Tommy Thompson’s Brazen Hypocrisy
That’s because Tommy Thompson, until the very day of that political debate last week, actually owned stock in a company that—in partnership with both Iran and China—is mining uranium in the African country of Namibia.
You know, uranium, which when it’s enriched is the key component in the production of nuclear weapons.
The audience laughed outright when Thompson, busted by Baldwin for investing tens of thousands of dollars in companies doing business with Iran and China, claimed he’d just learned of those investments and sold them the day of the debate.
How convenient, a comedian on “Saturday Night Live” used to say.
It’s also not particularly credible, since Thompson is very familiar with that company mining uranium with Iran. It is Rio Tinto, the parent company that operated the open pit Flambeau mine near Ladysmith, Wis., from 1993 to 1997, while Thompson was governor.
In fact, last year during the controversy over Republicans’ failed attempt to loosen state mining regulations, we learned water samples near the Flambeau mine, which had been operated by Rio Tinto’s Kennecott unit, still show high levels of toxic pollutants threatening aquatic life 15 years after the mine closed.
Accusations of environmental destruction are not new to Rio Tinto. In 2008, Norway’s government pension fund divested itself of $855 million in Rio Tinto stock and banned further investment because of what it called “severe environmental damage” and “grossly unethical conduct” in the company’s mining operations.
In English, Rio Tinto translates as Red River, which seems appropriate for a company that leaves behind toxic levels of copper in waterways. In Wisconsin, rivers are supposed to be blue.
Last year, the Wisconsin Resources Protection Council and other environmental groups filed a federal lawsuit accusing the Flambeau mine of unlawfully discharging polluting toxins dating back to 1998, when Thompson was governor.
Kennecott claims to have spent $20 million for property reclamation since closing the mine, after periodic tests and accidental discoveries during construction projects continued to reveal lingering toxic contamination.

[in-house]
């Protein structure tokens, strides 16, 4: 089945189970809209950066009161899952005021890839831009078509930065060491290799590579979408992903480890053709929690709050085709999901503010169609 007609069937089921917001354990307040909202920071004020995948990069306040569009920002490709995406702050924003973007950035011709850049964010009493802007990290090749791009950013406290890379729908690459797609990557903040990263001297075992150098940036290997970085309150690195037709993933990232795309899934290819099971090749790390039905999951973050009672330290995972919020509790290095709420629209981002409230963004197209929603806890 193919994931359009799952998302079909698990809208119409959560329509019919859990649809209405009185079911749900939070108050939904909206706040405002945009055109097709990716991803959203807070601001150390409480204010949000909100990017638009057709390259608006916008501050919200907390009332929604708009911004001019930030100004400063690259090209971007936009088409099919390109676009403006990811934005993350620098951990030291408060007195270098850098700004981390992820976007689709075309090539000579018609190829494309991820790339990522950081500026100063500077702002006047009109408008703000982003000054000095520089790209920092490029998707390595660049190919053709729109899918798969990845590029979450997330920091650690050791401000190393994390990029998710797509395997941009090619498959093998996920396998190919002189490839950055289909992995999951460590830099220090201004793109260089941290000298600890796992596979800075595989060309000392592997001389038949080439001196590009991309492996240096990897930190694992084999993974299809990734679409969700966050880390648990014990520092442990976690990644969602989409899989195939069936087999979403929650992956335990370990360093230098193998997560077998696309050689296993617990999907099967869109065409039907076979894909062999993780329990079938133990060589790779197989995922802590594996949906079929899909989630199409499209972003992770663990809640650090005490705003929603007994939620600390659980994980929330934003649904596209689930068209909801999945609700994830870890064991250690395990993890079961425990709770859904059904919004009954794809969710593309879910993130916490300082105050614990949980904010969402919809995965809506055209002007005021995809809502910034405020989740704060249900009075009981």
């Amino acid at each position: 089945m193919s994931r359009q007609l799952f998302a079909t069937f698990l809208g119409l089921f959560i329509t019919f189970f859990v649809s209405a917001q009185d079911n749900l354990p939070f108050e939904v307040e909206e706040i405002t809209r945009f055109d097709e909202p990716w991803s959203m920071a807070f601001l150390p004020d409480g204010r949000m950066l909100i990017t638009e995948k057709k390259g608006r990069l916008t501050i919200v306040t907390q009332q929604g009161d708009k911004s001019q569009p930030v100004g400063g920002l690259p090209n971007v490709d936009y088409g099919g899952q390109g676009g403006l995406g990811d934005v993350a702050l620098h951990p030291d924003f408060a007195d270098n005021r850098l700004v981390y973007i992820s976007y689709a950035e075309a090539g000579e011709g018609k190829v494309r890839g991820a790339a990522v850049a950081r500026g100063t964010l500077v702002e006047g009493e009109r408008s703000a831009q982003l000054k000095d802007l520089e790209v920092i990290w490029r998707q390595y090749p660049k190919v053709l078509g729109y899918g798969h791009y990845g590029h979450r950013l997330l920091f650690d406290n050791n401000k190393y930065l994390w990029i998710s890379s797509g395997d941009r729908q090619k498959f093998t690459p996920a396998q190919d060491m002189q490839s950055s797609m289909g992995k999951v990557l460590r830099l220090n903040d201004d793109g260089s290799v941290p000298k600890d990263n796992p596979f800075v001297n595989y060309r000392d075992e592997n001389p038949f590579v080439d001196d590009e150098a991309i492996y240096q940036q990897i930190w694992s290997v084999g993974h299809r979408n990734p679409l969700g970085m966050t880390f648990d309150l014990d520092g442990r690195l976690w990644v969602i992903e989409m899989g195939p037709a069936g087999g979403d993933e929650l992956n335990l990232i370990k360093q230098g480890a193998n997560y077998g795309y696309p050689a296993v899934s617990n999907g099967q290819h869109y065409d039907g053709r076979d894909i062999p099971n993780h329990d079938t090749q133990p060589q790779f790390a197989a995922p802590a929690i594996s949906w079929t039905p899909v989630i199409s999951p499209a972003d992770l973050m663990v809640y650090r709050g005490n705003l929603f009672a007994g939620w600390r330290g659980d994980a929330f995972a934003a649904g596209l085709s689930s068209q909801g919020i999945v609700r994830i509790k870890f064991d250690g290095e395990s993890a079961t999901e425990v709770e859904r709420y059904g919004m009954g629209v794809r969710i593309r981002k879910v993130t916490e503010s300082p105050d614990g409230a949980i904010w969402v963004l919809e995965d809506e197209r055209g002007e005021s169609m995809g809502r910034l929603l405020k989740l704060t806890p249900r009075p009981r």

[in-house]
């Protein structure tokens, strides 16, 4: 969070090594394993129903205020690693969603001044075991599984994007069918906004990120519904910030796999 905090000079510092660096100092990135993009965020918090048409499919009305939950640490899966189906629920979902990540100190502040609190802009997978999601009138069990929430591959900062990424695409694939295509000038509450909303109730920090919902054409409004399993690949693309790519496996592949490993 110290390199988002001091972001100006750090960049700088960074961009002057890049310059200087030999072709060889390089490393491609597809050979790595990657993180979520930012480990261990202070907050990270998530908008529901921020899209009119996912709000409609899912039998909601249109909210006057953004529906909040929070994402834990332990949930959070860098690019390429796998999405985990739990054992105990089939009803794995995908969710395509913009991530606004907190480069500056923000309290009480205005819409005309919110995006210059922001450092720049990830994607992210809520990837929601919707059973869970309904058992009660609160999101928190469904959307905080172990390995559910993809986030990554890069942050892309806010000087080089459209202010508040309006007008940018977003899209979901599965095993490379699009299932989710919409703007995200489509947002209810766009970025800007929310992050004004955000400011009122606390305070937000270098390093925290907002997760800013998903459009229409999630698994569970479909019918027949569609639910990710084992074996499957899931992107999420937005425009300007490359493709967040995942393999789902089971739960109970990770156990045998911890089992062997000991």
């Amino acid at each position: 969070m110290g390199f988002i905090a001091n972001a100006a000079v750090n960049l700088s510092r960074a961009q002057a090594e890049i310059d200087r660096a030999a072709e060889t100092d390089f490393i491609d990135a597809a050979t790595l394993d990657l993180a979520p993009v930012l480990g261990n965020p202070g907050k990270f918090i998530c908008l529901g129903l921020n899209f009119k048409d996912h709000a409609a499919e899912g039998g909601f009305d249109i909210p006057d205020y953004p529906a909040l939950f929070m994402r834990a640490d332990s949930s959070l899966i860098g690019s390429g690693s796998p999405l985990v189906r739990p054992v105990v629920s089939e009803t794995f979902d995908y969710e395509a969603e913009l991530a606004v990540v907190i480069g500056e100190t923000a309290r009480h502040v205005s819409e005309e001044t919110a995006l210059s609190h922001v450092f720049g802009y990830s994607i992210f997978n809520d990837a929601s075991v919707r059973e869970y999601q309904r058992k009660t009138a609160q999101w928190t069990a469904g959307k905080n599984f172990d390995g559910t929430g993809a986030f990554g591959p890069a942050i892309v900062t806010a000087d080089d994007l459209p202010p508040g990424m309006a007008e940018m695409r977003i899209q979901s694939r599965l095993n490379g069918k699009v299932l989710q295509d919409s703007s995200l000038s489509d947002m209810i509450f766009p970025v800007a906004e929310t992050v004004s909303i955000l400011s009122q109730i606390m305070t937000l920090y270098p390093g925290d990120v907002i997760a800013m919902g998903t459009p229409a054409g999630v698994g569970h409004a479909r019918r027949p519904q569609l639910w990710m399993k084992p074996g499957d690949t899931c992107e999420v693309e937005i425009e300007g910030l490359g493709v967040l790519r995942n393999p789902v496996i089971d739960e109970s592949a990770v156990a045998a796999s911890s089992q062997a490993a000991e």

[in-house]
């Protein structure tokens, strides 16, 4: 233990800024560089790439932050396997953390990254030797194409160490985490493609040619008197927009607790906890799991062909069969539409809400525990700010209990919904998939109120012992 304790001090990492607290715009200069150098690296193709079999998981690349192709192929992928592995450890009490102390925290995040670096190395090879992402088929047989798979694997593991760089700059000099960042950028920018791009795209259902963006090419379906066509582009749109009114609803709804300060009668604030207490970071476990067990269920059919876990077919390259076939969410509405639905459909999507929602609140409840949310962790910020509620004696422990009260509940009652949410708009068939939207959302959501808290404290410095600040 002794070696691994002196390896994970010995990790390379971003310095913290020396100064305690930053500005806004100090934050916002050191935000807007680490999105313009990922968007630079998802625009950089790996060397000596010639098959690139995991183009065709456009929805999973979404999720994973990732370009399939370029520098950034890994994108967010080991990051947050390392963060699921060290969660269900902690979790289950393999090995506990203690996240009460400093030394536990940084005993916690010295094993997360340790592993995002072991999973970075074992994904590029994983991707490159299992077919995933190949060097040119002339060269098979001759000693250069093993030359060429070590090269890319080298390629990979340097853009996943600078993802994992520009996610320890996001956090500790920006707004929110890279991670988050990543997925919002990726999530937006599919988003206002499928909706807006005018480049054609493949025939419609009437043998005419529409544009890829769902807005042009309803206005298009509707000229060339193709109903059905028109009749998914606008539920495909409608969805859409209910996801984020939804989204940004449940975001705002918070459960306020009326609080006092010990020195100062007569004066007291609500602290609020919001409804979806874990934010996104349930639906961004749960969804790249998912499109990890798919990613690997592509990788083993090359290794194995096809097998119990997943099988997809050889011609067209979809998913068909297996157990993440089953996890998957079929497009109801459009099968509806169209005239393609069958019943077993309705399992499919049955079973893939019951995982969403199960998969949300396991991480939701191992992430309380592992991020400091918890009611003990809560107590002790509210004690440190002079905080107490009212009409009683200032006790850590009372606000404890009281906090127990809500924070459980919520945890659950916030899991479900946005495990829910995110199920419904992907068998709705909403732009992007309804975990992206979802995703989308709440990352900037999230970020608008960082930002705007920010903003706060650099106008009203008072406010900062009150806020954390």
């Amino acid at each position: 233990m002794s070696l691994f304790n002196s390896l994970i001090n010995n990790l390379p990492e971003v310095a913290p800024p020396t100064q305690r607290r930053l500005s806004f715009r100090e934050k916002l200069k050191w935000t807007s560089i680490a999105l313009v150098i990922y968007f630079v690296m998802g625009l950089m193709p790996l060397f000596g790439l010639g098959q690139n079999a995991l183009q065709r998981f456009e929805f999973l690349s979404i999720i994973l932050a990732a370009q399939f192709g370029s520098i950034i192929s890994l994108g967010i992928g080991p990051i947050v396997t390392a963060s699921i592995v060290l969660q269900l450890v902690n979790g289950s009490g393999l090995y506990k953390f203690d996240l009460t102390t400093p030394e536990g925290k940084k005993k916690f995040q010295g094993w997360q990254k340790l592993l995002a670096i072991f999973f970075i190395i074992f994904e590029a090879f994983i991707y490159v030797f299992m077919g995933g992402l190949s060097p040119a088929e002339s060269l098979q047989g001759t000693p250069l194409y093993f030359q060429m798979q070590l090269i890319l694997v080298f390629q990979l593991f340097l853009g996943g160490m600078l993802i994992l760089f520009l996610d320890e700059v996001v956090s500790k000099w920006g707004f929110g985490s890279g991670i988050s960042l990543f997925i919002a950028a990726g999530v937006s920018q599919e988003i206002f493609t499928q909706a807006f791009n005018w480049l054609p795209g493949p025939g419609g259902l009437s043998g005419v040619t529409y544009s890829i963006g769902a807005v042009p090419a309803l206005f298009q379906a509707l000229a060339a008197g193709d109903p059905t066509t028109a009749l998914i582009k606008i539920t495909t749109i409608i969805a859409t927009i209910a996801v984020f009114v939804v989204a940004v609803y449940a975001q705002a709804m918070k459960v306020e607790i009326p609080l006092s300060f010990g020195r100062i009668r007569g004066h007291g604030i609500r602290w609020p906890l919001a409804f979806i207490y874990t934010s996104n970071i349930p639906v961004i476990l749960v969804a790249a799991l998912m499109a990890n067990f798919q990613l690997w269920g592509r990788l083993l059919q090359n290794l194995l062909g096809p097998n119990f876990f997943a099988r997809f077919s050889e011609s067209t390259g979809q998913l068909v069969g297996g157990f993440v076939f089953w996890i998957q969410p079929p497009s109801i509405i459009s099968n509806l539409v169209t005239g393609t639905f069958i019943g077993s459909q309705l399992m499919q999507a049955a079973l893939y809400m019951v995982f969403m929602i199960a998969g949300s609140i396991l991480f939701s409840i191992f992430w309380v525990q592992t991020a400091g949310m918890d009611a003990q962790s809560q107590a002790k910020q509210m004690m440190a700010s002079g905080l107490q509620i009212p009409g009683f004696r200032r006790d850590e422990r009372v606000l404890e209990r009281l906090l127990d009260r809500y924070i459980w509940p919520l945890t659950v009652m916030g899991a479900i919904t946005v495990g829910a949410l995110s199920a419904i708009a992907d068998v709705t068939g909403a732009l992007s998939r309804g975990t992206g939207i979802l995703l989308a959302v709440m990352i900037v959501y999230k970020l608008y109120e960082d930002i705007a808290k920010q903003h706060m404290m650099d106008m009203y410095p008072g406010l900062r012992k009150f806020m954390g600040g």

That sum pales, of course, next to the $341 million in revenue Rio Tinto’s Kennecott reported during the life of the mine.
Even without issues involving uranium mining and Iran, questions could be raised about a former Wisconsin governor who made hundreds of millions of dollars for a private company acquiring stock in that company after he left office.
Unlike Baldwin, Tinto Tommy has refused to release his income tax records, so voters don’t really know exactly how he became a multimillionaire so quickly after leaving government.
With serous issues about environmental destruction and nuclear war being tossed around, Thompson’s attempts to stir up controversy about Baldwin’s congressional votes over the years, sometimes for and sometimes against sanctions against Iran, seem a little absurd.
Baldwin appeared amused during the debate by Thompson’s fumbling attempts to repeat exaggerated stories spread by right-wing websites that a group they incorrectly identify as pro-Iranian had contributed to Baldwin’s campaign.
Thompson forgot the name of the group, referring to it as “a company” and as the “Council for a Living Earth,” which he said contributed $60,000 to Baldwin.
Baldwin was able to correctly reply she’d received no contributions from any group with that name and, even under this year’s toothless campaign regulations, no company could legally contribute that much to her.
The Council for a Livable World is not a pro-Iranian group. It is a nonpartisan organization seeking to reduce the danger of nuclear weapons and solve world conflicts through peaceful diplomacy. Its leaders include Nobel laureates, scientists and progressive political leaders such as Julian Bond and former Congresswoman Patricia Schroeder.
It's no surprise (or scandal) the organization supports progressive Senate candidates such as Baldwin in Wisconsin and Elizabeth Warren in Massachusetts instead of saber-rattling, right-wing bullies.
The problem with the right is it believes all the lies they tell each other. You can’t rely on right-wing bloggers for “facts” or Fox News for “news.”
That’s why Karl Rove and the Koch brothers wasted most of the millions they poured into negative ads attacking Baldwin as an extremist for supporting single-payer health care.
There’s nothing extreme about single-payer health care. Medicare and Medicaid are single-payer systems.
An Oconomowoc tea party group cheered Thompson when he declared: “Who better than me…to do away with Medicaid and Medicare?”
But seniors and the poor whose lives depend on those programs consider politicians who threaten to end their health care as the extremists.
And the health of the entire world is threatened by someone like Thompson who invests in mining uranium that could be used to arm Iran with nuclear weapons.